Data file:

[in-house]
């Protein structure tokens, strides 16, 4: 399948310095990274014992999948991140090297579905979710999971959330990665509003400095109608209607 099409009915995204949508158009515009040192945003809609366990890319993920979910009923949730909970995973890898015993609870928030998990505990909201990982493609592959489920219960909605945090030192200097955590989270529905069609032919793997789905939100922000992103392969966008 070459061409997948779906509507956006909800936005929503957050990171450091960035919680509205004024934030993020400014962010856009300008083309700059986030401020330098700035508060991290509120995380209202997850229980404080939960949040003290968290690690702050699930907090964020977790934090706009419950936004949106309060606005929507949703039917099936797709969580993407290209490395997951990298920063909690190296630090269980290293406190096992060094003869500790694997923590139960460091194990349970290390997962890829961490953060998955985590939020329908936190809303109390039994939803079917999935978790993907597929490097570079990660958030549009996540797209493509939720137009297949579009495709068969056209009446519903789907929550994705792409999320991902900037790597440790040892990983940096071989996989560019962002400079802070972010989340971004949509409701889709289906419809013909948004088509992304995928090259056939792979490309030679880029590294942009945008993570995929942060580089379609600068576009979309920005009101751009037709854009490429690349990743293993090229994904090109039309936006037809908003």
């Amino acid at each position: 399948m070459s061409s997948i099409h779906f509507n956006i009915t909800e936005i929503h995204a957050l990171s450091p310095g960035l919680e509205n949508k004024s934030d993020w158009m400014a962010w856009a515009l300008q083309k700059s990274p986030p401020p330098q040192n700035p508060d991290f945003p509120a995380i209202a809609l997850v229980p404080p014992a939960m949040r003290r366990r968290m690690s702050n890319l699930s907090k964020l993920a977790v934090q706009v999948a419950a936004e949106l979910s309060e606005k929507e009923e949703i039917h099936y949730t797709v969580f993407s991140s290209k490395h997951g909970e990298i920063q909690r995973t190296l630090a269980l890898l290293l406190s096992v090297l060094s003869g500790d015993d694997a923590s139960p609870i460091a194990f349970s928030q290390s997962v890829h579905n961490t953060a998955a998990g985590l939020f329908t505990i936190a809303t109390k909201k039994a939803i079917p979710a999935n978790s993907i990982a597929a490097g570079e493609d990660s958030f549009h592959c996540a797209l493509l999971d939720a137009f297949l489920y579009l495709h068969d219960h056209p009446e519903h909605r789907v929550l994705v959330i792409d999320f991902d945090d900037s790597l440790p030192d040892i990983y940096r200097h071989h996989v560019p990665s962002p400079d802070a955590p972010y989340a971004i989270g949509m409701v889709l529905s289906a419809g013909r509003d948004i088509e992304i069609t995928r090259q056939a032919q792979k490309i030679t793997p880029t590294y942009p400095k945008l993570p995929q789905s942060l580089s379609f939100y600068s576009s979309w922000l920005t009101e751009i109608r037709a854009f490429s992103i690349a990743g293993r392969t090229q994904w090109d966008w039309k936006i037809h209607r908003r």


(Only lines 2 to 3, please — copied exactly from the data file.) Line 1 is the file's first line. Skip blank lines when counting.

């Protein structure tokens, strides 16, 4: 399948310095990274014992999948991140090297579905979710999971959330990665509003400095109608209607 099409009915995204949508158009515009040192945003809609366990890319993920979910009923949730909970995973890898015993609870928030998990505990909201990982493609592959489920219960909605945090030192200097955590989270529905069609032919793997789905939100922000992103392969966008 070459061409997948779906509507956006909800936005929503957050990171450091960035919680509205004024934030993020400014962010856009300008083309700059986030401020330098700035508060991290509120995380209202997850229980404080939960949040003290968290690690702050699930907090964020977790934090706009419950936004949106309060606005929507949703039917099936797709969580993407290209490395997951990298920063909690190296630090269980290293406190096992060094003869500790694997923590139960460091194990349970290390997962890829961490953060998955985590939020329908936190809303109390039994939803079917999935978790993907597929490097570079990660958030549009996540797209493509939720137009297949579009495709068969056209009446519903789907929550994705792409999320991902900037790597440790040892990983940096071989996989560019962002400079802070972010989340971004949509409701889709289906419809013909948004088509992304995928090259056939792979490309030679880029590294942009945008993570995929942060580089379609600068576009979309920005009101751009037709854009490429690349990743293993090229994904090109039309936006037809908003």
């Amino acid at each position: 399948m070459s061409s997948i099409h779906f509507n956006i009915t909800e936005i929503h995204a957050l990171s450091p310095g960035l919680e509205n949508k004024s934030d993020w158009m400014a962010w856009a515009l300008q083309k700059s990274p986030p401020p330098q040192n700035p508060d991290f945003p509120a995380i209202a809609l997850v229980p404080p014992a939960m949040r003290r366990r968290m690690s702050n890319l699930s907090k964020l993920a977790v934090q706009v999948a419950a936004e949106l979910s309060e606005k929507e009923e949703i039917h099936y949730t797709v969580f993407s991140s290209k490395h997951g909970e990298i920063q909690r995973t190296l630090a269980l890898l290293l406190s096992v090297l060094s003869g500790d015993d694997a923590s139960p609870i460091a194990f349970s928030q290390s997962v890829h579905n961490t953060a998955a998990g985590l939020f329908t505990i936190a809303t109390k909201k039994a939803i079917p979710a999935n978790s993907i990982a597929a490097g570079e493609d990660s958030f549009h592959c996540a797209l493509l999971d939720a137009f297949l489920y579009l495709h068969d219960h056209p009446e519903h909605r789907v929550l994705v959330i792409d999320f991902d945090d900037s790597l440790p030192d040892i990983y940096r200097h071989h996989v560019p990665s962002p400079d802070a955590p972010y989340a971004i989270g949509m409701v889709l529905s289906a419809g013909r509003d948004i088509e992304i069609t995928r090259q056939a032919q792979k490309i030679t793997p880029t590294y942009p400095k945008l993570p995929q789905s942060l580089s379609f939100y600068s576009s979309w922000l920005t009101e751009i109608r037709a854009f490429s992103i690349a990743g293993r392969t090229q994904w090109d966008w039309k936006i037809h209607r908003r």